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Base effect drives up inflation

A senior Central Bank official says statistical affects could expand headline inflation figures even without price changes, but the bank’s target is to maintain average inflation at round six percent during the year.

Headline inflation, the point-to-point change in the Colombo Consumers’ Price Index jumped to 6.5 percent last January mainly driven by increases in food prices and the ‘base effect’, a statistical term given to anomalies that arise when calculating percentage changes of an index from a previous period of time.

The Consumer Price Index in January 2009 was 203.1 points; in 2010 it was 216.4 points, a 6.5 percent increase.

"Last year’s base was low so when computing the point-to-point change we would get a higher figure, it were higher then inflation figures would be lower. Because of these statistical problems it is better to look at the annual change in inflation and our target is to maintain it 6 percent this year," Chief Economist of the Central Bank, K. D. Ranasighe told the Island Financial Review.

"Because of the base effect, even if price changes remain zero we would still see an increase in headline inflation," he said.

If prices in February remain unchanged then the inflation index would remain at 216.4 points (as it was last January). In February 2009, the index was 202.9 points. So the point-to-point change in inflation could be 6.6 percent, higher than for January at 6.5 percent although prices did not change from January to February 2010.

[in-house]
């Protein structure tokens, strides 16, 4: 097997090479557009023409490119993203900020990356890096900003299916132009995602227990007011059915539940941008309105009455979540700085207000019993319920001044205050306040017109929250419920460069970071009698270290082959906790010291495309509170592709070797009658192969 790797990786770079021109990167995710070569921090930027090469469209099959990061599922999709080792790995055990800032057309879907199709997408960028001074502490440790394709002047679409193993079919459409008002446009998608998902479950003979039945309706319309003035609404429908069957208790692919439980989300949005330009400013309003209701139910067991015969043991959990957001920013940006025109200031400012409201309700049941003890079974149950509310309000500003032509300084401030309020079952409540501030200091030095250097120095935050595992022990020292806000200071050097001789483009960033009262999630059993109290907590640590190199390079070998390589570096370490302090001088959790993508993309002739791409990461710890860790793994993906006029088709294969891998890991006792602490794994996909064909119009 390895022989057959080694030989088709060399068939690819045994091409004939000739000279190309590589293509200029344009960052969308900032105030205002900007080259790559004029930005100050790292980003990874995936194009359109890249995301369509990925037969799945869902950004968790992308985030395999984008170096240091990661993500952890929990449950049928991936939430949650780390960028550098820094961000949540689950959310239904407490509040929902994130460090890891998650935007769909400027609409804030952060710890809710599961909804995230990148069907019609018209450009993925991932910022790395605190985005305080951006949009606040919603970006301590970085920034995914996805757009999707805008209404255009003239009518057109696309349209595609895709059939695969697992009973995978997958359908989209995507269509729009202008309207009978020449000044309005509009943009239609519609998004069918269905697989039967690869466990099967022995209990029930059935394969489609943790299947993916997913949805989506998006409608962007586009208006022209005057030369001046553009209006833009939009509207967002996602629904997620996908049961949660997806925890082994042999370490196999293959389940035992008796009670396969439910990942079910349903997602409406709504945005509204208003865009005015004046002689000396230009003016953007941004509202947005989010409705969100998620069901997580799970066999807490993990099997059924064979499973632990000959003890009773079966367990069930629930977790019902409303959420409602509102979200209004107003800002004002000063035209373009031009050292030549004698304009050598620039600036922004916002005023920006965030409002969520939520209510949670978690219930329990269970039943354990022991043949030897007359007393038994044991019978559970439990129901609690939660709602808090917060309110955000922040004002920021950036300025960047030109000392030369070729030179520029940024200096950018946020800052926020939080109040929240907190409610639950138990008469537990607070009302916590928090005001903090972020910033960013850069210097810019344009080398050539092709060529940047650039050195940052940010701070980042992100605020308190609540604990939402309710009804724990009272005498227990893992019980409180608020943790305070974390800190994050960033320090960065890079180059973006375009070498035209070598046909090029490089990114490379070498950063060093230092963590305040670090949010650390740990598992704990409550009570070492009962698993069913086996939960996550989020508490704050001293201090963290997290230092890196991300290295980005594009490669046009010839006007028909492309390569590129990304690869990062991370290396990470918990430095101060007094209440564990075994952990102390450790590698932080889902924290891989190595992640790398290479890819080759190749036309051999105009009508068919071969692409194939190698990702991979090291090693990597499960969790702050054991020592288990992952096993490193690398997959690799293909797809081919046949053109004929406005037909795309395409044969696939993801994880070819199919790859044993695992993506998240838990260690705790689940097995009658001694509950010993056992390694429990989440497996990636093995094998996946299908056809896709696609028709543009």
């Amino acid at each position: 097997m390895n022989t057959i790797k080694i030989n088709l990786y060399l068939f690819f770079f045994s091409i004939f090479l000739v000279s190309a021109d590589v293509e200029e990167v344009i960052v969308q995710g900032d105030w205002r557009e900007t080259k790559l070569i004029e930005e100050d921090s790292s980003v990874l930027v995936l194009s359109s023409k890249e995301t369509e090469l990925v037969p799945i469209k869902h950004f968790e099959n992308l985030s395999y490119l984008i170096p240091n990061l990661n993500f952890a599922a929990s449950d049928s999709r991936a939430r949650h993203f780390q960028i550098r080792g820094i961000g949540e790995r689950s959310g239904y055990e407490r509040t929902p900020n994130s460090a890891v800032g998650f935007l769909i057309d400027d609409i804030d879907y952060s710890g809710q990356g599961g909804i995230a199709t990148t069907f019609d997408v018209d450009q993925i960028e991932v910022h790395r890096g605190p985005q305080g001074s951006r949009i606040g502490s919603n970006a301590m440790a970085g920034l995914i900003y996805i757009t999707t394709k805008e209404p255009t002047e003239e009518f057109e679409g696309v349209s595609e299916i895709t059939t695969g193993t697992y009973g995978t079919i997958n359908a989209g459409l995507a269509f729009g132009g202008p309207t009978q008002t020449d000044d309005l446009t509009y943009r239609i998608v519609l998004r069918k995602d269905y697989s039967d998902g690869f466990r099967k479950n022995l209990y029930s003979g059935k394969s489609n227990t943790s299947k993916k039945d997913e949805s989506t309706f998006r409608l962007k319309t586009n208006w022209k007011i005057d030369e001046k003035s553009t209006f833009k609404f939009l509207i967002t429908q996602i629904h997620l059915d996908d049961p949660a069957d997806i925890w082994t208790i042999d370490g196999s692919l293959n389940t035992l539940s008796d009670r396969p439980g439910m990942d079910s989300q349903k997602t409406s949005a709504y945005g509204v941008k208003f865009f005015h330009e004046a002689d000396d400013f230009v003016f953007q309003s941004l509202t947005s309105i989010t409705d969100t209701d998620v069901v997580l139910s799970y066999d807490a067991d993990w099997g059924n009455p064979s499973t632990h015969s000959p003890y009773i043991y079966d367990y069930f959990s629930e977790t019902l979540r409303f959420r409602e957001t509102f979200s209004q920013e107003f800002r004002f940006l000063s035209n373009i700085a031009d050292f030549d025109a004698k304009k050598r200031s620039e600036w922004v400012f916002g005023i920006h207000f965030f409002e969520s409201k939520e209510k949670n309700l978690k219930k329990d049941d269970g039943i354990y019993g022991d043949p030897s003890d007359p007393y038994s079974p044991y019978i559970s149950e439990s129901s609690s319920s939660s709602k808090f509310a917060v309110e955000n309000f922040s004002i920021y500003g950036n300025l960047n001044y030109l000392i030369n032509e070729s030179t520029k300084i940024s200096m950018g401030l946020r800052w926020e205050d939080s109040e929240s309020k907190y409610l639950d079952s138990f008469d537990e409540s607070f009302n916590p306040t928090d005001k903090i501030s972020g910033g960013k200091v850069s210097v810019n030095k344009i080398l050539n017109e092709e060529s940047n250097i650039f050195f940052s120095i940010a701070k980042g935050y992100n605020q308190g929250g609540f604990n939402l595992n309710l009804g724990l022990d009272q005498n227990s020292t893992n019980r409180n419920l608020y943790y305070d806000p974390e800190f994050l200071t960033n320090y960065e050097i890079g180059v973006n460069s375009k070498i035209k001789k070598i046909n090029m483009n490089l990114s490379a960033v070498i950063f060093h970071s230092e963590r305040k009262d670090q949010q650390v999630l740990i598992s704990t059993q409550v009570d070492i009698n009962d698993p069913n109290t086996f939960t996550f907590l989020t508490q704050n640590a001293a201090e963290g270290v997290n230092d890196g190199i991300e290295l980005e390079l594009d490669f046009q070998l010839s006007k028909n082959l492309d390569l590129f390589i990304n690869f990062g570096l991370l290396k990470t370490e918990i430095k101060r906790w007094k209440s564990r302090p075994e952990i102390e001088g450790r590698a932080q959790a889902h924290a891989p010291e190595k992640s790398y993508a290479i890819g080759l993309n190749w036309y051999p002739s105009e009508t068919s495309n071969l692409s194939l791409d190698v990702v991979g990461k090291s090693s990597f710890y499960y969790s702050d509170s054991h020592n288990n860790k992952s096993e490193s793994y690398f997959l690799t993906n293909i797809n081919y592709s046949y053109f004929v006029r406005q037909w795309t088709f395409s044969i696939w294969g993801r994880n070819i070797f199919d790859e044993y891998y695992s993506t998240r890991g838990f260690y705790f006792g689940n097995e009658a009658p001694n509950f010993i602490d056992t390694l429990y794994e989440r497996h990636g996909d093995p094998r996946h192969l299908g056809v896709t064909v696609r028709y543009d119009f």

"It is for this reason that we need to look at annual average inflation, which was 3.1 percent in January 2010," Ranasighe said.

"The Central Bank would target annual average inflation at 6 percent during the year but we expect some fluctuations in the point-to-point change in inflation throughout the year," he said.

If on the hand, the proceeding year’s base was higher, then the point-to-point change in inflation would be understated.

In September 2009, Sri Lanka recorded a headline inflation rate of 0.7 percent. The corresponding index was 208.6 points. While prices had increased from August 2009, 208.1 points on the index, because the base in September 2008 was relatively high at 206.3 it corresponded to a 0.7 percent change.

To highlight this phenomenon, we looked at the base effect argument highlighted in the foreign press.

India experienced high inflation in 2008, 11. 89 percent in June of that year compared to 4 percent in January. A commercial bank in that country analysed the problem which was reported in the Indian press.

"The relentless rise in inflation in recent months is mainly the result of base effect than changes in the wholesale price index (WPI), Axis Bank said in a research note on inflation.

This could provide some solace to the government that is facing the flak for spiraling inflation," reported the Financial Express in 2008.

"Base effect has contributed 95 percent on an average to the inflation level in the last few months," the bank said on Tuesday. This means that inflation has risen much faster than the actual increase in prices on the back of a low base last year," it said.

Sri Lanka suffers from structural inflation caused by persistently higher budget deficits of successive governments.

The Central Bank’s road map for 2010 targets a low inflation, low interest rate regime so that economic growth can be achieved with credit to the private sector growing by 13 percent.

But the Central Bank warned that reckless spending by the government could threaten all this.

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